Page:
Just yesterday, TRS reported a total fund value of $119.7 billion! This means that 60% of that value, or $71.82 billion, was generated by investment earnings alone!

The Texas Legislature has a constitutional responsibility to provide for a retirement plan for our public education employees. Unlike some other states, Texas has never skipped a “payment” to TRS, meaning they have always made a contribution to the pension fund that is between 6% and 10% of active employee payroll. 6% is the statutory minimum, while 10% is the statutory maximum that the state may contribute.

Without a doubt, contributions from the state provide a stable source of revenue for TRS, as do active employee contributions. After the passage of Senate Bill 1458 in 2013, another revenue stream for TRS will go into effect. In 2015, school districts that do not contribute to Social Security will provide a 1.5% (of payroll) contribution to the pension fund. These sources of revenue, combined with the expert ability of the TRS investment team, ensure that your pension fund will be healthy for many years to come.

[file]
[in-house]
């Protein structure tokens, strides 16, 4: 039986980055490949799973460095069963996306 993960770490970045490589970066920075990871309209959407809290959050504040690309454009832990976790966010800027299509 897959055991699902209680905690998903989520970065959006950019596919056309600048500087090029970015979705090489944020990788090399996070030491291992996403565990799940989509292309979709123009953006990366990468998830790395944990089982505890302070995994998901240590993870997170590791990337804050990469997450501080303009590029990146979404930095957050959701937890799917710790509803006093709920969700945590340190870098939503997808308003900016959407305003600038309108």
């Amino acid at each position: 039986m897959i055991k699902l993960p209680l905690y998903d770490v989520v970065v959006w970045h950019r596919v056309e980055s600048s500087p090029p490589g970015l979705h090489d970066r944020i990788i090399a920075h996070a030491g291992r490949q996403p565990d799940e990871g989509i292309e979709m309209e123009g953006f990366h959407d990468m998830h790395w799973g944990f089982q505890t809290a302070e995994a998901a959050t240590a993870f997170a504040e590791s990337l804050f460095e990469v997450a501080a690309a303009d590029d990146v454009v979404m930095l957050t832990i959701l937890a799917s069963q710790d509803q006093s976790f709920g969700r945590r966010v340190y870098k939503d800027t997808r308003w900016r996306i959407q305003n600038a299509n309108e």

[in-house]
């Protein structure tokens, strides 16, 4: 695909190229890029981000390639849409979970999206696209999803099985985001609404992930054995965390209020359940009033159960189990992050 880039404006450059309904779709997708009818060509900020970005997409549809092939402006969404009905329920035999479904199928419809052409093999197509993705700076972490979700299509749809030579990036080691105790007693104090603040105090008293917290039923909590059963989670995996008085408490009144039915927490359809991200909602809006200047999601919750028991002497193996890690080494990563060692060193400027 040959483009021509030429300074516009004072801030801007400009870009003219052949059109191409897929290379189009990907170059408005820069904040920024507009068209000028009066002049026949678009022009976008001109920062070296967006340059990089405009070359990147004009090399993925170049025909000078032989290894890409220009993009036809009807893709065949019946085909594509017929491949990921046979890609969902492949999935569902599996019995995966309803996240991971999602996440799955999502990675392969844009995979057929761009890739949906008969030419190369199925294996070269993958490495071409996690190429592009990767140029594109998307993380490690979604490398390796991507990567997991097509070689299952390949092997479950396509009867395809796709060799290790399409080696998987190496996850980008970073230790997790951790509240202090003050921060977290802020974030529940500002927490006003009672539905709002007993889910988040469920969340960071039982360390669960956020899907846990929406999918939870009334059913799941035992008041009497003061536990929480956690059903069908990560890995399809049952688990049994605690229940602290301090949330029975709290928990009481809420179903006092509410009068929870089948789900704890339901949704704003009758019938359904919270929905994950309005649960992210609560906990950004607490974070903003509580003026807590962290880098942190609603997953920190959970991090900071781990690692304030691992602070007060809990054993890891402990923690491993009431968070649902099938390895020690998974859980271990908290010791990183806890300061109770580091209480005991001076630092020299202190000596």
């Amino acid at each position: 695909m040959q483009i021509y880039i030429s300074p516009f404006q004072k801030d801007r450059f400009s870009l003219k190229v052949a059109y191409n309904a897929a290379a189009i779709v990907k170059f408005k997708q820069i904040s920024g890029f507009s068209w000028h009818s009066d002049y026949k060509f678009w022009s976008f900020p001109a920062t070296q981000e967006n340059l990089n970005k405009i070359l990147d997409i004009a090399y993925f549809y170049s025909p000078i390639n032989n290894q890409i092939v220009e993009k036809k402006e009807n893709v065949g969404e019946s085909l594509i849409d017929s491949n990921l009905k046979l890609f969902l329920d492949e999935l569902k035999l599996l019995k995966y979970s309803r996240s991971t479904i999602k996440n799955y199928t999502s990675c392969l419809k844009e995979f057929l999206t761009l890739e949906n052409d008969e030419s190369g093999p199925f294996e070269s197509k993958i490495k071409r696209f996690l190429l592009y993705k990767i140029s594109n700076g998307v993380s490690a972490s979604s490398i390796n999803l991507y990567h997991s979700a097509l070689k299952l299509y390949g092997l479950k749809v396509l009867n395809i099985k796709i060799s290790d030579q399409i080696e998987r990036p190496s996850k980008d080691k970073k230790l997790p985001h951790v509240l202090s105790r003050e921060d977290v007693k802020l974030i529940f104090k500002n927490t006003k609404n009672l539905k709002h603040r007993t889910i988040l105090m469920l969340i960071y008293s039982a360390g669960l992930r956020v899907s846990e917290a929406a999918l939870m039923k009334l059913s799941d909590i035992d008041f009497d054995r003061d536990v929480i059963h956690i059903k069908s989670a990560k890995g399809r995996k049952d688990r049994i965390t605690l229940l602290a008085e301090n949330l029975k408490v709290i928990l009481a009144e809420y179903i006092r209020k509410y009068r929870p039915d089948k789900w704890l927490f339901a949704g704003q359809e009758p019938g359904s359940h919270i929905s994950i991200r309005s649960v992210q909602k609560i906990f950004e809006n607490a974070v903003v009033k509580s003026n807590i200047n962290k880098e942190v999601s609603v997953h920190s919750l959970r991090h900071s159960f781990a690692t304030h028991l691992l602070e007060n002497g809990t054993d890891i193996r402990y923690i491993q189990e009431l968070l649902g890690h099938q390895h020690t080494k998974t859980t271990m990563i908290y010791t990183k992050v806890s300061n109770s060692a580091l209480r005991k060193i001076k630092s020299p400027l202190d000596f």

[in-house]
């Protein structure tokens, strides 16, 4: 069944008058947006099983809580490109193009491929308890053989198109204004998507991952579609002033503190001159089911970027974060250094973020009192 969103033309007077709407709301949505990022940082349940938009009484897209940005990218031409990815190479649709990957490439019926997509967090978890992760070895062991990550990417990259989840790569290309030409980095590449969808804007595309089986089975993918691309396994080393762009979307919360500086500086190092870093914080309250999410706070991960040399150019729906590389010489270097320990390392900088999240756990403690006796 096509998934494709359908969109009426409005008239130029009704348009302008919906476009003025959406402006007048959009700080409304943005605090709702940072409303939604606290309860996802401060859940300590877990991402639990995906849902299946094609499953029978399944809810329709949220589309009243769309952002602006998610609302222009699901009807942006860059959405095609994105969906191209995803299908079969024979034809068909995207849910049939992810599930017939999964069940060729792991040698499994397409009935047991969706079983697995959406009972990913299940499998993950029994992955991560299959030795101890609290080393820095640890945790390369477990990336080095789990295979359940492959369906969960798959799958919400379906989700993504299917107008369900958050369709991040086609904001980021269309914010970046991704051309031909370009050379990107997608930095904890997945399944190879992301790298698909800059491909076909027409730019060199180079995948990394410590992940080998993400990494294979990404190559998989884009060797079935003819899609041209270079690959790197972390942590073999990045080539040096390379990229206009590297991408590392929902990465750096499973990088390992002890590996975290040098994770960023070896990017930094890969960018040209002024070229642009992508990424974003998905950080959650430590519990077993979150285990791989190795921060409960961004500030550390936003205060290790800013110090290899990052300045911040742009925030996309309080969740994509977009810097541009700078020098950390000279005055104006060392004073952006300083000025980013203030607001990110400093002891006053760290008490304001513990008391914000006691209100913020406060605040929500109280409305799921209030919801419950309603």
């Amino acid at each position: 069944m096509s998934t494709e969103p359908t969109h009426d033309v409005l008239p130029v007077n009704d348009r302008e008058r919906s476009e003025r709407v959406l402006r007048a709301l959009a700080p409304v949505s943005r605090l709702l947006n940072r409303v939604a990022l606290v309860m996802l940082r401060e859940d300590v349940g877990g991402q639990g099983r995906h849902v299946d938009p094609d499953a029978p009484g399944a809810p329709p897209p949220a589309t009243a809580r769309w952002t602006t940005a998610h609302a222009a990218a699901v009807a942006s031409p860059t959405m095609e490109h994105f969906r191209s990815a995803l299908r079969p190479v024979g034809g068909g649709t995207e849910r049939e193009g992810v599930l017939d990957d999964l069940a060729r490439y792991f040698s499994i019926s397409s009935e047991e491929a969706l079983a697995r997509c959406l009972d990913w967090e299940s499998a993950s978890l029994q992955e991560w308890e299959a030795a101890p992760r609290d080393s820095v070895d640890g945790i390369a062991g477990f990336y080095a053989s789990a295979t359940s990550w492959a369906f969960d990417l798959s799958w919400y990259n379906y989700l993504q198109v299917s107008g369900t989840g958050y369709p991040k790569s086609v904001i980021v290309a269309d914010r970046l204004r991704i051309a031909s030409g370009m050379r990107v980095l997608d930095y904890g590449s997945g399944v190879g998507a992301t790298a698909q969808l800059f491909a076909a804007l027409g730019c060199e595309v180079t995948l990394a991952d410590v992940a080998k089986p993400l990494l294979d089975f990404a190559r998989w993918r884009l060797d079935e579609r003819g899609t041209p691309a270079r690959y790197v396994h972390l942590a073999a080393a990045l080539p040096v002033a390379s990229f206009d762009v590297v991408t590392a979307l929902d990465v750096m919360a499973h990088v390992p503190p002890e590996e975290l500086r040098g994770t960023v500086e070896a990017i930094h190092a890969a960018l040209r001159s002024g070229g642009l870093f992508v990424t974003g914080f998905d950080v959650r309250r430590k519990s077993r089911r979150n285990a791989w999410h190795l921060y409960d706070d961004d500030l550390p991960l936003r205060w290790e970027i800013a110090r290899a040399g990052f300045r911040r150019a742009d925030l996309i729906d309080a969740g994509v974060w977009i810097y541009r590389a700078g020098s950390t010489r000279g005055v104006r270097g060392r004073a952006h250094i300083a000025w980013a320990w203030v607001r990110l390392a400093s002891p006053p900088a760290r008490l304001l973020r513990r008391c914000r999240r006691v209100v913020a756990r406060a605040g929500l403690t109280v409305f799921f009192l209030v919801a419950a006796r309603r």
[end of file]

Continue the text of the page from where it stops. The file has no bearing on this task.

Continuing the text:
Today, TRS is considered “actuarially sound.” The state of Texas’ definition of “actuarially sound” is that a fund should be able to pay for all of its liabilities within a 31 year period. If you think of this like a mortgage, this would translate into TRS being able to pay the entire pension for every current and future retiree already vested in the system within a 31 year period. TRS could accomplish this goal within a 28 year period based on its present value and revenue sources.

TRS is not in danger of running out of money and has a strong financial plan for the future. Even when TRS lost billions of dollars during the market crashes in 2008 and 2009, the state did not have to rescue the fund. Market fluctuations do occur and will again in the future, but it is the smart investment decisions made by TRS that enable the fund to ride the waves and recover. TRS reached a funding level of $68 billion in February 2009, and has since gained back more than $51 billion.

Our members also know that TRS is the only form of retirement security guaranteed to our public education retirees in Texas. This is because 95% of school employees in Texas do not pay into Social Security. The TRS fund is more stable than the federal Social Security (SS) program, and provides nearly three times as much in benefits to TRS retirees as SS does to SS participants. The cost to pay into TRS or Social Security is the same for public education employees and Texas taxpayers, but the benefits and retirement security provided by TRS are far greater.